Last weekend, we finally were able to pick up our long-awaited lamb from Good Earth Organic Farm. This is our third lamb we’ve ordered from Good Earth. It’s completely grass-fed and organically-raised, and lived its life less than an hour away from my home. Good Earth Organic Farm has practiced organic, sustainable farming for more than 2o years, long before the resurgence in local/organic/sustainable food began. That is to say, they know a few things.
Over the past few years, we’ve been slowly moving towards eating more organic, local, and sustainable foods in our home. At first, it was about taste. I could get fresher foods by visiting the farmers market and buying in season, and fresher foods meant tastier foods. Then, as I grew to know the farmers, I preferred to spend my money locally when I could to support local businesses and these local farmers. But I also learned about the work they did and the reasons behind it. Many of these farmers strive to provide healthy, organically-raised produce and animals for their families and their community, not because they make more money (they certainly don’t), not because they gain fame or recognition (most are very modest, down-to-earth folks, many more comfortable out on the farm than in a crowd of people), but because they strongly believe this is the right thing to do – for the Earth, for the health of their family and community, and to know that their animals (if they raise them) were ethically treated. For them, these values were strong enough that they chose to devote their lives to upholding them.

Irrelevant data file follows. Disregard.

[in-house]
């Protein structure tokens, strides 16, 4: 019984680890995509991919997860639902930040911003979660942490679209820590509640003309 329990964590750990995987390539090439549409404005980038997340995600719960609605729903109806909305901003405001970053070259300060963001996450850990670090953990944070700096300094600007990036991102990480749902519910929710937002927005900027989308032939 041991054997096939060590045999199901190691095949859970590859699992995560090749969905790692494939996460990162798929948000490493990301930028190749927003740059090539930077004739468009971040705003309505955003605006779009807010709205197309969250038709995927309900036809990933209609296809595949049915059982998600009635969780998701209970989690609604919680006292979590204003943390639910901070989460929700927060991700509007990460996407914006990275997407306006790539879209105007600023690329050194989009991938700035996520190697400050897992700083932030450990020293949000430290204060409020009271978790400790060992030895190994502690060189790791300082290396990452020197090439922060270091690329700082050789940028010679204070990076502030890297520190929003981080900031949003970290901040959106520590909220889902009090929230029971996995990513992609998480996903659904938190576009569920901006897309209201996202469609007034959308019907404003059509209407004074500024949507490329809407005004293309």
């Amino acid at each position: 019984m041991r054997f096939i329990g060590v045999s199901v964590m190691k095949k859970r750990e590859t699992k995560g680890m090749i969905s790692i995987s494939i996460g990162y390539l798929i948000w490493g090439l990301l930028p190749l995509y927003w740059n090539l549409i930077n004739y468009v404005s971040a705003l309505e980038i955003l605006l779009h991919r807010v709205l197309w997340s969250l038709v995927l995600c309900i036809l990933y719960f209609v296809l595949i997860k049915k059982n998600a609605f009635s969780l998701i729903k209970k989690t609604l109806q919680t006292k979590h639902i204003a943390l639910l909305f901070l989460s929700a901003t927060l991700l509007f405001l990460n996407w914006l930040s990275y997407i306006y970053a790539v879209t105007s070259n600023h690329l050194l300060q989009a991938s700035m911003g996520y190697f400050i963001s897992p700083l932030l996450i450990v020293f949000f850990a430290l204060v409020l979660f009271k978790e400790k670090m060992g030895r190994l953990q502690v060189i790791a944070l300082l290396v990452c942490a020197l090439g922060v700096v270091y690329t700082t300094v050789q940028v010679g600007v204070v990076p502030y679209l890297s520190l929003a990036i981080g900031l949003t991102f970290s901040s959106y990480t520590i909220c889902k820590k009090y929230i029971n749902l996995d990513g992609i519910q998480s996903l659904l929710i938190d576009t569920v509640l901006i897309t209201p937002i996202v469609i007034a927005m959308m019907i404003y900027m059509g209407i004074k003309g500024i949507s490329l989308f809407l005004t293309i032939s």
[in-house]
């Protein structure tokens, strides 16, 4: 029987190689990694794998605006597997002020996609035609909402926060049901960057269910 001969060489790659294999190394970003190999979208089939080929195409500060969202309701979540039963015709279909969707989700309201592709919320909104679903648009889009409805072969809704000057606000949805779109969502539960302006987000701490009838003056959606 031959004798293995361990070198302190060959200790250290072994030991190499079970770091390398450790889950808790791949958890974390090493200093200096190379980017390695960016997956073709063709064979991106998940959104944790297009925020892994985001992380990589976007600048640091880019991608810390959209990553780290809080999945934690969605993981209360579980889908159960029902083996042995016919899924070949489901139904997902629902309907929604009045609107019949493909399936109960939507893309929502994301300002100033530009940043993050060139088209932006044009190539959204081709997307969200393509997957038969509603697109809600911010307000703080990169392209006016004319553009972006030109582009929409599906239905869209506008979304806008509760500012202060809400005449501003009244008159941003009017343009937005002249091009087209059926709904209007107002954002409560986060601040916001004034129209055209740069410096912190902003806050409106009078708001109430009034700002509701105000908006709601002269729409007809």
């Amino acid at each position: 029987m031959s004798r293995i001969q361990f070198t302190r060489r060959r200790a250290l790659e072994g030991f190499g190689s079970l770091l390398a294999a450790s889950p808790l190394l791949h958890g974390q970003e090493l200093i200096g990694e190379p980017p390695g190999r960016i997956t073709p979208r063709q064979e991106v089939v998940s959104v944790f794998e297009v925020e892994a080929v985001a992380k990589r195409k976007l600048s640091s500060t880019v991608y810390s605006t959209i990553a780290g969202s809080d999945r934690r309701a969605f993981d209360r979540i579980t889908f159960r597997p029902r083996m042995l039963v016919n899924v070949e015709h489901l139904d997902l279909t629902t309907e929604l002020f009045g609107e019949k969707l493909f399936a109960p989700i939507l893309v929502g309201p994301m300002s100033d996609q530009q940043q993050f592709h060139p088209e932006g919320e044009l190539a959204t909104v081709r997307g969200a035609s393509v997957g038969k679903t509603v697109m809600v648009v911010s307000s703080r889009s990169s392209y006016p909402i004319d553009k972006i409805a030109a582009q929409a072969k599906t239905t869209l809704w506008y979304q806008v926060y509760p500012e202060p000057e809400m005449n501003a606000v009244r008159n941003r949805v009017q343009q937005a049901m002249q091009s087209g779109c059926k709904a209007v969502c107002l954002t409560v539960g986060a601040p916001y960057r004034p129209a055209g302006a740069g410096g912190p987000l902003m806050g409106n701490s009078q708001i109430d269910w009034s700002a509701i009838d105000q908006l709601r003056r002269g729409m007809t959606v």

Until recently, while I wholeheartedly supported these farmers and the whole notion of eating locally, organically, and sustainably, my actions didn’t always echo that support. Why? To be honest? Convenience and price. Sure, when the farmer’s market was open, I’d shop there first, but often I wouldn’t buy meat (too expensive) and then, I would visit our local supermarket to pick up whatever was on sale that week to round out our meals. This often meant that at least half of our produce was conventionally grown. Our meat? All conventionally grown (with the exception of the lambs from Good Earth Organic Farm), although I would buy from a grocery that labeled their meats with things like “naturally raised”. (Which, mind you, doesn’t mean much, as that term is not regulated.) I would pick up eggs from Jacob’s Reward Farm a good amount of the time, but even this past winter, I slacked on that, as my new job and new commute made it so that I no longer drove right by the farm each day. Again, that convenience factor played heavily into my choices.